Last week I heard Iffit Qureshi speak at a TEDx event in Oslo. Iffit is a Scottish woman of Pakistani origin who has lived in Norway for over 20 years - a global citizen by any standards! For many years she was an activist and political commentator on gender and race inequalities. In her talk, she recalled a stage of her life when all she used to notice were the differences between people. Now what she focuses upon, and what she photographs for her website Humans of Oslo, is people’s shared humanity.
The terrible event of 22nd July 2011, when Norway’s peaceful way of life was shattered by the brutal mass murder of 77 people, including 55 teenagers, was the tipping point for Iffit. Norway is a small country and an estimated 1 in 4 Norwegians personally knew someone affected by the tragedy. Iffit’s experience of shock led her to begin to take photographs of people – all types of people – in an effort to rediscover a sense of humanity, something she felt she had lost in the aftermath of the massacre.
Her talk made me wonder: do we need to wait for an event as brutal and shocking as what happened that summer in Norway to remind us that we are all human? A feeling of dehumanisation is prevalent in large organizations. What can we do to buck the trend to forget how much we all share? For the truth is that we share so much more than we differ, both physically and psychologically.
This picture of six actors displaying different emotions formed part of a ground-breaking piece of psychological research in the 1960s by the American academic Paul Ekman.1 He had the idea that there was a set of ‘primary’ emotions that all humans could recognise. He took the picture around the world, including to isolated tribes in Papua New Guinea, and discovered that in every language there were words for surprise, anger, fear, disgust, sadness and happiness (clockwise from bottom left). Whilst his first pictures used only Caucasian actors, in later trials he used many different ethnic groups and the results were the same.
Though Ekman’s hypothesis that these emotions were ‘distinct’ (like primary colours) has since been disproved by neuro-scientific research, his core idea - that emotions are universal - is valid. They are also functional. Emotions are more than just feeling-states. They are deeply linked to our actions and have evolved to help us survive, not only as individuals, but also as people in relation to one another. Our conscious awareness of our emotions, and indeed our ability to empathise with the emotional experience of others, is one of the universal characteristics of being human.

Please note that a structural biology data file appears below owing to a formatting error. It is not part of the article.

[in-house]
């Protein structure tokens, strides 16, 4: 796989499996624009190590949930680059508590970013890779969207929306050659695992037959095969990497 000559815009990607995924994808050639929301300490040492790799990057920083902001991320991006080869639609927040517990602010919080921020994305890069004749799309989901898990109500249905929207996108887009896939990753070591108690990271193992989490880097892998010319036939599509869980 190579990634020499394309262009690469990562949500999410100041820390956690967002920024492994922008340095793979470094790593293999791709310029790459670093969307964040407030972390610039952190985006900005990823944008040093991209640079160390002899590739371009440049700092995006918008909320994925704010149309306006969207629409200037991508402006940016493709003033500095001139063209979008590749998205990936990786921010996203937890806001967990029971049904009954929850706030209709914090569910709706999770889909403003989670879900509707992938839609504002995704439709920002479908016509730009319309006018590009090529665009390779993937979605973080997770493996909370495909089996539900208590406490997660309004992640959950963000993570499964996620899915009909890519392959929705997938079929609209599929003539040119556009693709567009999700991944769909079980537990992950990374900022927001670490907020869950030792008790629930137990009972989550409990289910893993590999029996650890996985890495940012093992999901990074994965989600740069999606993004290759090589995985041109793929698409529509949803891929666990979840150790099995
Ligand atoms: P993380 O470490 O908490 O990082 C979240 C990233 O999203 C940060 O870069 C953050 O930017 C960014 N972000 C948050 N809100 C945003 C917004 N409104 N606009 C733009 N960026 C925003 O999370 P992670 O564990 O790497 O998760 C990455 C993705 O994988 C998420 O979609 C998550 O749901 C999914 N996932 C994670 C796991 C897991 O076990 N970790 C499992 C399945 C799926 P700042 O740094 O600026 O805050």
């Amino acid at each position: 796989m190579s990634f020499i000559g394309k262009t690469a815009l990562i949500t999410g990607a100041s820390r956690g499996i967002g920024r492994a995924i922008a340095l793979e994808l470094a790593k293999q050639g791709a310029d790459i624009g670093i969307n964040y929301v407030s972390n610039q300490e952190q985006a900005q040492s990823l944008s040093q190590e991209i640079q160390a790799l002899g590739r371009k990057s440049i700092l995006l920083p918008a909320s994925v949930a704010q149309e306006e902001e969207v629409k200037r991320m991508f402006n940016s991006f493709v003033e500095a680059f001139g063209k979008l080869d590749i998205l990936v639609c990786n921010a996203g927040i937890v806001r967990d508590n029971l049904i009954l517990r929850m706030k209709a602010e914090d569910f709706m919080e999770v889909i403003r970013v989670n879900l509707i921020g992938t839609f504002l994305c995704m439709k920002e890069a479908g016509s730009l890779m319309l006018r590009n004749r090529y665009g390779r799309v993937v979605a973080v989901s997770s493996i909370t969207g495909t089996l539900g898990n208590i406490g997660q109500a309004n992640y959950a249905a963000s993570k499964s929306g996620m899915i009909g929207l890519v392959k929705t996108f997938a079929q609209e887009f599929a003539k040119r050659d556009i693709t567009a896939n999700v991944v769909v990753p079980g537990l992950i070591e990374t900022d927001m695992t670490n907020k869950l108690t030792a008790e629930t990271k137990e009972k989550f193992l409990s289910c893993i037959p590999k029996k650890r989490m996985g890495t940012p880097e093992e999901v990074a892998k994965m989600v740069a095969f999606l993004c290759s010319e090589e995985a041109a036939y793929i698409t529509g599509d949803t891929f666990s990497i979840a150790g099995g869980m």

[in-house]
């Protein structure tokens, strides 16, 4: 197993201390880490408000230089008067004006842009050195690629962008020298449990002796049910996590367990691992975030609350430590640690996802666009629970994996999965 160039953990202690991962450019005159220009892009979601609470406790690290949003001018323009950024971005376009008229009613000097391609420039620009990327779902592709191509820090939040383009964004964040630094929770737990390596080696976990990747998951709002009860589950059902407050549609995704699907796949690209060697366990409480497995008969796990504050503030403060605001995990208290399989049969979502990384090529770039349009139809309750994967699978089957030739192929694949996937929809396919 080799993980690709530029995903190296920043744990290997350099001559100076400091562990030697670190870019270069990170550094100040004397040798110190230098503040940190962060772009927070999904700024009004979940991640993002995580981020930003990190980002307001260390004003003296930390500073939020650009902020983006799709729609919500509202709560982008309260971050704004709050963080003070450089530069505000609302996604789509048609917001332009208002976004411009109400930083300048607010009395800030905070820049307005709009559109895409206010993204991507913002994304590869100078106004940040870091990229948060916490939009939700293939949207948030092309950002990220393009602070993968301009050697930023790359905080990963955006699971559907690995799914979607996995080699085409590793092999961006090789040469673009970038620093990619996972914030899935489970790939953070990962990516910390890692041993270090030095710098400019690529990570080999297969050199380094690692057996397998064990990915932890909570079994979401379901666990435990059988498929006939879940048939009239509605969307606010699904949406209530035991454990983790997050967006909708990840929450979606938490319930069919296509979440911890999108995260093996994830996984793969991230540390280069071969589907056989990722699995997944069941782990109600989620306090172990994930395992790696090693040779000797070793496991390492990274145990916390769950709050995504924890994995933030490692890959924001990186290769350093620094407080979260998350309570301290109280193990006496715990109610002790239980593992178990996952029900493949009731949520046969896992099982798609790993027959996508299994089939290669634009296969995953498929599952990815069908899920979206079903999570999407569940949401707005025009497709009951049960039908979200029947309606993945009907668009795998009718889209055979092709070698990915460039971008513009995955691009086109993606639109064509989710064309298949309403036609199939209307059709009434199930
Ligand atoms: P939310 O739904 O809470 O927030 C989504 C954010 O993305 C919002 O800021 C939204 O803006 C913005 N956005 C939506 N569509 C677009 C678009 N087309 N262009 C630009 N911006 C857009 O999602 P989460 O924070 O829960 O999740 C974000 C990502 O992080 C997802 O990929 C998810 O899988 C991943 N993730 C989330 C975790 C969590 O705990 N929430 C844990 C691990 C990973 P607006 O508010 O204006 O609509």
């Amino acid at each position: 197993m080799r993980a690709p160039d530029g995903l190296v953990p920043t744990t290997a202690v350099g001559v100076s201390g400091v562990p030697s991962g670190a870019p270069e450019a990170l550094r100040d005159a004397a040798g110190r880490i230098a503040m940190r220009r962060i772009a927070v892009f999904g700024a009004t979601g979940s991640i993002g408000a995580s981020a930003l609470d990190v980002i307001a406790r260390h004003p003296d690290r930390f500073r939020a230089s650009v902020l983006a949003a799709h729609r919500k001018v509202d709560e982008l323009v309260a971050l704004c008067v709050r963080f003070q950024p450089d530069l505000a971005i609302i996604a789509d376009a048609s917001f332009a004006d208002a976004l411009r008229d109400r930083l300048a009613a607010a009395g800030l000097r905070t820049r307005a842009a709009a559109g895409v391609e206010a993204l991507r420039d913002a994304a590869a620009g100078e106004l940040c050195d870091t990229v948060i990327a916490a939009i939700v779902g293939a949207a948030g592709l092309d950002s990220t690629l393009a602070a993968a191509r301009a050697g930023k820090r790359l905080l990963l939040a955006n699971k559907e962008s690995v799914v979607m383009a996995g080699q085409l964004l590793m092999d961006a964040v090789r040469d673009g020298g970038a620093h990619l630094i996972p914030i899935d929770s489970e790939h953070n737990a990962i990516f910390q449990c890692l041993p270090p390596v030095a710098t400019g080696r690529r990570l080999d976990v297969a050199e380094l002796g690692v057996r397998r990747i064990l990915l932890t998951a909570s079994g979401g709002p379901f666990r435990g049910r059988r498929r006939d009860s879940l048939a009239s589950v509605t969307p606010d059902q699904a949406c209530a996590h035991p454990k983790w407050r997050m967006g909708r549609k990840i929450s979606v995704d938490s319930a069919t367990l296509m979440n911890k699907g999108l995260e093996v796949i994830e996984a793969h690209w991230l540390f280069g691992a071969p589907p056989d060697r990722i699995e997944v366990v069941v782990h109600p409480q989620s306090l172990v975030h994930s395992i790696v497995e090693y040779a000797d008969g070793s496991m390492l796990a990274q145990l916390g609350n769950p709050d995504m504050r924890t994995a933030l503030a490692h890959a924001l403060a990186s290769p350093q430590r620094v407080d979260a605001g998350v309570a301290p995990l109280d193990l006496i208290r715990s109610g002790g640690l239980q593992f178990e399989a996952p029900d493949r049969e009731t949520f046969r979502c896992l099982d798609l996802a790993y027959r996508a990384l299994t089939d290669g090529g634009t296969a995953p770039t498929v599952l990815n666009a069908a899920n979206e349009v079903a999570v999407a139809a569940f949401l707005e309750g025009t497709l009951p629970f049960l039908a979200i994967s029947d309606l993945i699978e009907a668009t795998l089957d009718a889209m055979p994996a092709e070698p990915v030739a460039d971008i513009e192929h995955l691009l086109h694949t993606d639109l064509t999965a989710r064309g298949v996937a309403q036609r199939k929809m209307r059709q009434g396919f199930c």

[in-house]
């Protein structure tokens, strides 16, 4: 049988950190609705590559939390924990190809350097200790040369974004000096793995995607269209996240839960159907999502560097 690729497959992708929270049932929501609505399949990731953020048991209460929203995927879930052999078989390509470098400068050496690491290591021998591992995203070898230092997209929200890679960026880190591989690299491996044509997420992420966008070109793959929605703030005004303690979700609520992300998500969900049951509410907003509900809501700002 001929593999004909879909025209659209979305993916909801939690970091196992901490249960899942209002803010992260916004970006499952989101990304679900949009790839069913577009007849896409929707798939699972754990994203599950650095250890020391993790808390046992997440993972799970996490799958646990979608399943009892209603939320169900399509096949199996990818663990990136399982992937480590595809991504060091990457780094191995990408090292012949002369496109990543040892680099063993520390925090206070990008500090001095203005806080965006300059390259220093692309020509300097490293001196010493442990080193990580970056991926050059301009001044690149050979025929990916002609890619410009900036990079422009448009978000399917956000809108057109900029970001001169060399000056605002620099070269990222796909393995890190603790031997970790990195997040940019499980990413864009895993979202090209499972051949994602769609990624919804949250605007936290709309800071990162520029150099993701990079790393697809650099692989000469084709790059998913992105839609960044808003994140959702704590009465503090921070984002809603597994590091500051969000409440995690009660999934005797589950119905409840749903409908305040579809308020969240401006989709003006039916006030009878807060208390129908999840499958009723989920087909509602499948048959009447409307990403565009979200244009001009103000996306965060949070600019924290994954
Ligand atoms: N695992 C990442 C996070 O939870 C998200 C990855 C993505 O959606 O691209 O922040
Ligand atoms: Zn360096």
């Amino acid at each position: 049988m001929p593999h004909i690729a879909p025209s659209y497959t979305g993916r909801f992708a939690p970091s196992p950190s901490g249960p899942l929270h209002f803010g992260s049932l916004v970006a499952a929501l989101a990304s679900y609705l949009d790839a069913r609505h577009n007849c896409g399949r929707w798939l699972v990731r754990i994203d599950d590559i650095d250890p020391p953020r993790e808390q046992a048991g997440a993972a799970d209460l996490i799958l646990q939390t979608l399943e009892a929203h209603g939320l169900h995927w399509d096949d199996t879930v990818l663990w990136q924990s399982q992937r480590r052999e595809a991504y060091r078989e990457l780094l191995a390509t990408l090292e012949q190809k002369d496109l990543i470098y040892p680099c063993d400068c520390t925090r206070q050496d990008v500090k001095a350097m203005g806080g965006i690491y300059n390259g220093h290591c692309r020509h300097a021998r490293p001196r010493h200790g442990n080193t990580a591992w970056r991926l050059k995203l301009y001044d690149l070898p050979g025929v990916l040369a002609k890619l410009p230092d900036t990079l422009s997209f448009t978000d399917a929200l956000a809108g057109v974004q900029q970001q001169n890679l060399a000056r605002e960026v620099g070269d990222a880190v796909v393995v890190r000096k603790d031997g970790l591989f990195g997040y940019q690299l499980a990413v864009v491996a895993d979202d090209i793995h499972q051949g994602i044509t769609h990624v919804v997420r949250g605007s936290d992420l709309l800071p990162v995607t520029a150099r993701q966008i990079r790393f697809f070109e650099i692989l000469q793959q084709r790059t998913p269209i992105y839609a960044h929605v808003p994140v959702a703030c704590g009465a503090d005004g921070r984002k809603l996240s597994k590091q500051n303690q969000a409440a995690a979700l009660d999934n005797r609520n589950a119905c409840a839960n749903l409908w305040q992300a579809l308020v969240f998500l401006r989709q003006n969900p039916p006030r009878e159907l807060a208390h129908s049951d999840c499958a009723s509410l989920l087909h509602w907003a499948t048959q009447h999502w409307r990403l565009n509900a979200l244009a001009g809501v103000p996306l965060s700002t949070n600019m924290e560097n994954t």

So why does this aspect of humanity so often seem to disappear once we set ourselves up in organizations? Partly it’s down to the sheer size of the modern organization. Humans evolved in groups and tribes that typically ranged from 20 to 200 people. The gigantism of multi-nationals is a very recent phenomena and not one that we are ideally suited to. This is really noticeable in the data we collect on happiness at work. People in small organizations are 25% more likely to be happy at work than those in large ones.
Large organizations have to work harder to make workplaces fit for humans. I like how my favourite large organization, Zappos, deals with the issue of scale. Each morning when employees log in to their computers, a picture of a colleague appears on the screen, with a choice of three possible names. People have to guess their colleague’s name – or better still display their knowledge of it. In this way Zappos systematically encourages the barriers between people to be broken down.
There are no doubt many more ways to make workplaces more human. Perhaps starting a “Humans of our Organization” project would be a fun thing to do – and something fun would be a good place to start. Because I am convinced that getting businesses to understand the common humanity of all the people that work for them is essential if we are to create organizations that are fit for the challenges of the 21st century.
If you have an idea for a way to humanize your workplace, why not share with us at firstname.lastname@example.org
Universals and cultural differences in facial expressions of emotion.
Ekman, Paul, Nebraska Symposium on Motivation, Vol 19, 1971, 207-283.↩